Alaska Shield scenario like real winter


Snow fracture on avalanche path above Fish Creek Road. Photo by Rosemarie Alexander

Powerful winter storms, extreme cold, heavy snow, freezing rain and avalanches – that’s the winter Alaska has already had.

So last week most communities were prepared for table-top exercises testing the statewide coordination and communications capabilities of federal, state and local emergency responders, the military, some utility providers and the University of Alaska.

Alaska Shield 2012 ended Sunday. It began a week ago with a powerful winter storm to result in 100 mile-an-hour winds in Unalaska, avalanches in Juneau, and plummeting temperatures elsewhere. The storm was to be so mighty that city water lines would freeze, natural gas would be disrupted, there would be power outages, roads closed, trains derailed and fires.

The drills called for Anchorage, MatSu, the Kenai and Fairbanks residents to be without heat and water. Kodiak would lose communication.

In the capital city, the scenario was snow – sliding off the mountains. CBJ Emergency Program Manager Tom Mattice and public safety responders practice often for the real thing.

“The Juneau scenario is actually a large-scale avalanche that comes down and completely crosses Egan Drive,” Mattice said.

Just the week before Alaska Shield, though on a smaller scale, a real avalanche closed Juneau’s Thane Road and there were numerous avalanche paths sliding in the mountains around town.

Fracture on Showboat trail outside Eaglecrest boundary. Photo by Rosemarie Alexander.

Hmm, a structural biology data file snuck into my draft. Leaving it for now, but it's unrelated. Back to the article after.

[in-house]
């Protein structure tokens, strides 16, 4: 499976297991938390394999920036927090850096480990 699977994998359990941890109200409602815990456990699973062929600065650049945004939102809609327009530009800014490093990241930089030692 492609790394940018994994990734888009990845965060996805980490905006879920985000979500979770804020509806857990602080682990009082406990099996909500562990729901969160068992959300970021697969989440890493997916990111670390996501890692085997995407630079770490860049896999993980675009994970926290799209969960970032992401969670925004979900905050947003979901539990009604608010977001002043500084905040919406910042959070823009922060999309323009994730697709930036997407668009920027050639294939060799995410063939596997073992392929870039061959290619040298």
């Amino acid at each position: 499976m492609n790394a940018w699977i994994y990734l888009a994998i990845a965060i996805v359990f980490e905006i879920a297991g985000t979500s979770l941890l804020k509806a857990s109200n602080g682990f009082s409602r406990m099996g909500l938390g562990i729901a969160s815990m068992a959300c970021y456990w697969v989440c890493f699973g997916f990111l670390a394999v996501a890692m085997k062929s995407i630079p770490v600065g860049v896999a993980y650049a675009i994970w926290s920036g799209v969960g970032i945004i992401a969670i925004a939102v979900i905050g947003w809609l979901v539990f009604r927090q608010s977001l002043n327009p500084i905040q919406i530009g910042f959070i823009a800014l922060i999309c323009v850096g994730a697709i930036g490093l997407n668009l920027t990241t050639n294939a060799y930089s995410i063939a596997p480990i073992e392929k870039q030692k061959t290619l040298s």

“Even if we had had a large scale event last week, the boots on the ground that are going to be out saving lives, they already know what’s going on,” Mattice said.

Each community adapted the scenario to fit what it needed to test. In Juneau, for example, Mattice brought together emergency operations center staff, who would be commanding the boots on the ground and coordinating with emergency managers statewide.

According to Alaska Emergency Management Director John Madden, some problems occurred, particularly in communications, and the point was to quickly correct them.

“We’re trying to build up our ability to perform the mission wherever it happens when the real event happens,” Madden said.

“Seems as though we’ve had real events all winter,” I noted.

“I started out with this overarching scenario about a year and a half ago, and I think I predicted far too accurately,” Madden said. “We had the Prince William Sound storms, the adventure with the Coast Guard ice breaker going up to Nome, and all the extreme cold we had throughout most of the state. I may stop predicting!”

The scenario was so real that Cordova and Valdez decided not to participate in Alaska Shield 2012. They’re still dealing with the impact of hundreds of inches of snow in early January.

Madden says Alaska Shield was preparing emergency responders for the right things.

“Oddly enough, we did a tsunami workshop and evacuation just a few months before the Japanese tragedy. We had something set up for December simulating a widespread Bering Sea storm, which hit in November,” Madden said.

If such bad weather were to strike, suddenly there would be need for statewide warnings, emergency management, shelters for large numbers of people, medical care, and utility repairs. And in each community, the University of Alaska has a presence. Rick Forkel is UA Emergency Management Director.

“Those of us at the campus would be dealing with the issue of student housing units and people and sheltering them temporarily anyway and having the ability to assess what the impacts going of all of our buildings being without power for who knows how long,” Forkel said.

He said UA also needed to test the campus incident management teams on each campus as well as statewide communications.

The Alaska Shield exercises bring everyone together under the state’s emergency operations center. The 2012 drill is leading up to Alaska Shield 2014. That’s the 50th anniversary of Alaska’s great earthquake and tsunami, when there were catastrophic failures in multiple communities that required statewide response.